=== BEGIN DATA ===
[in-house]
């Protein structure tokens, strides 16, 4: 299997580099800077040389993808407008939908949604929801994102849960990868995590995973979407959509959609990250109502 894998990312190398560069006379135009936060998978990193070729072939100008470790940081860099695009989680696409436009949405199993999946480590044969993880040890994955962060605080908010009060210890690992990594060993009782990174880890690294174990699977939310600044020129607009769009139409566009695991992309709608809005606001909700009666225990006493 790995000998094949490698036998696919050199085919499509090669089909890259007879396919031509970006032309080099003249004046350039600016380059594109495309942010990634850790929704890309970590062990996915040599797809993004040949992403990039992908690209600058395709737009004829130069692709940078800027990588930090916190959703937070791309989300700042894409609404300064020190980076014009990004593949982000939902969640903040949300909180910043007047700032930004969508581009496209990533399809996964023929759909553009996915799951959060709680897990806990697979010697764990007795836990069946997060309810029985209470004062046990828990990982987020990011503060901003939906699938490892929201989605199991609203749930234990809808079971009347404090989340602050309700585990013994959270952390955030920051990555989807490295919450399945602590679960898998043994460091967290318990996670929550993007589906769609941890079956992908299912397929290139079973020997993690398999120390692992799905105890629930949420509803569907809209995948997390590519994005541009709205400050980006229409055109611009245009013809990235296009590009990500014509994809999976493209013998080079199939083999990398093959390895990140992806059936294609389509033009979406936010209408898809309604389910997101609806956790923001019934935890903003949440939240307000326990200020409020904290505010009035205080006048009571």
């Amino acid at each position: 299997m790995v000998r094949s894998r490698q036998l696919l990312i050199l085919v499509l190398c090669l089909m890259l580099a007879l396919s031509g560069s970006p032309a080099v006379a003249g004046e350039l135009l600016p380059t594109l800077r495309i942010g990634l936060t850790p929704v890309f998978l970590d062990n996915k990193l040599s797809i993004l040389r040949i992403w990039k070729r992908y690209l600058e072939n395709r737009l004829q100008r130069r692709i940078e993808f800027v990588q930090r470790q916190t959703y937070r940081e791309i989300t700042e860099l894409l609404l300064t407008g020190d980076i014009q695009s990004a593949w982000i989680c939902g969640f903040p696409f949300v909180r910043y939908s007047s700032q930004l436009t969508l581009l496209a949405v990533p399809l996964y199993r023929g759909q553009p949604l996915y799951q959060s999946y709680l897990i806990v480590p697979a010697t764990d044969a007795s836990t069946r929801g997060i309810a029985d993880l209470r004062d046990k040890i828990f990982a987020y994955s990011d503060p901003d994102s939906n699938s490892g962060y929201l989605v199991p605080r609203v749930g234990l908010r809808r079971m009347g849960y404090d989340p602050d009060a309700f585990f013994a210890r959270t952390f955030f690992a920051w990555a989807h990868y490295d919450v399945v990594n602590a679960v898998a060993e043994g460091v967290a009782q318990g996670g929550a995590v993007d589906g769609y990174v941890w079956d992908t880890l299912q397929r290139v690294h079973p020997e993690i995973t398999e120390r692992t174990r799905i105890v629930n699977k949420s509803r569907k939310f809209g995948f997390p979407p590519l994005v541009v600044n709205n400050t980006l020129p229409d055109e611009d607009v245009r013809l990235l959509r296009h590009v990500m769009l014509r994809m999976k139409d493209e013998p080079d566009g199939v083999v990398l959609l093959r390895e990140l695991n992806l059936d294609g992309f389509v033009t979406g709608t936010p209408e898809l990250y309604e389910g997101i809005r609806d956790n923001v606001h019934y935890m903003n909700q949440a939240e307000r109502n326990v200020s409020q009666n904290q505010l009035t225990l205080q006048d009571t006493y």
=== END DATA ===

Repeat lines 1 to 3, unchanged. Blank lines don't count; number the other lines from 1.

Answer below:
[in-house]
């Protein structure tokens, strides 16, 4: 299997580099800077040389993808407008939908949604929801994102849960990868995590995973979407959509959609990250109502 894998990312190398560069006379135009936060998978990193070729072939100008470790940081860099695009989680696409436009949405199993999946480590044969993880040890994955962060605080908010009060210890690992990594060993009782990174880890690294174990699977939310600044020129607009769009139409566009695991992309709608809005606001909700009666225990006493 790995000998094949490698036998696919050199085919499509090669089909890259007879396919031509970006032309080099003249004046350039600016380059594109495309942010990634850790929704890309970590062990996915040599797809993004040949992403990039992908690209600058395709737009004829130069692709940078800027990588930090916190959703937070791309989300700042894409609404300064020190980076014009990004593949982000939902969640903040949300909180910043007047700032930004969508581009496209990533399809996964023929759909553009996915799951959060709680897990806990697979010697764990007795836990069946997060309810029985209470004062046990828990990982987020990011503060901003939906699938490892929201989605199991609203749930234990809808079971009347404090989340602050309700585990013994959270952390955030920051990555989807490295919450399945602590679960898998043994460091967290318990996670929550993007589906769609941890079956992908299912397929290139079973020997993690398999120390692992799905105890629930949420509803569907809209995948997390590519994005541009709205400050980006229409055109611009245009013809990235296009590009990500014509994809999976493209013998080079199939083999990398093959390895990140992806059936294609389509033009979406936010209408898809309604389910997101609806956790923001019934935890903003949440939240307000326990200020409020904290505010009035205080006048009571």
């Amino acid at each position: 299997m790995v000998r094949s894998r490698q036998l696919l990312i050199l085919v499509l190398c090669l089909m890259l580099a007879l396919s031509g560069s970006p032309a080099v006379a003249g004046e350039l135009l600016p380059t594109l800077r495309i942010g990634l936060t850790p929704v890309f998978l970590d062990n996915k990193l040599s797809i993004l040389r040949i992403w990039k070729r992908y690209l600058e072939n395709r737009l004829q100008r130069r692709i940078e993808f800027v990588q930090r470790q916190t959703y937070r940081e791309i989300t700042e860099l894409l609404l300064t407008g020190d980076i014009q695009s990004a593949w982000i989680c939902g969640f903040p696409f949300v909180r910043y939908s007047s700032q930004l436009t969508l581009l496209a949405v990533p399809l996964y199993r023929g759909q553009p949604l996915y799951q959060s999946y709680l897990i806990v480590p697979a010697t764990d044969a007795s836990t069946r929801g997060i309810a029985d993880l209470r004062d046990k040890i828990f990982a987020y994955s990011d503060p901003d994102s939906n699938s490892g962060y929201l989605v199991p605080r609203v749930g234990l908010r809808r079971m009347g849960y404090d989340p602050d009060a309700f585990f013994a210890r959270t952390f955030f690992a920051w990555a989807h990868y490295d919450v399945v990594n602590a679960v898998a060993e043994g460091v967290a009782q318990g996670g929550a995590v993007d589906g769609y990174v941890w079956d992908t880890l299912q397929r290139v690294h079973p020997e993690i995973t398999e120390r692992t174990r799905i105890v629930n699977k949420s509803r569907k939310f809209g995948f997390p979407p590519l994005v541009v600044n709205n400050t980006l020129p229409d055109e611009d607009v245009r013809l990235l959509r296009h590009v990500m769009l014509r994809m999976k139409d493209e013998p080079d566009g199939v083999v990398l959609l093959r390895e990140l695991n992806l059936d294609g992309f389509v033009t979406g709608t936010p209408e898809l990250y309604e389910g997101i809005r609806d956790n923001v606001h019934y935890m903003n909700q949440a939240e307000r109502n326990v200020s409020q009666n904290q505010l009035t225990l205080q006048d009571t006493y």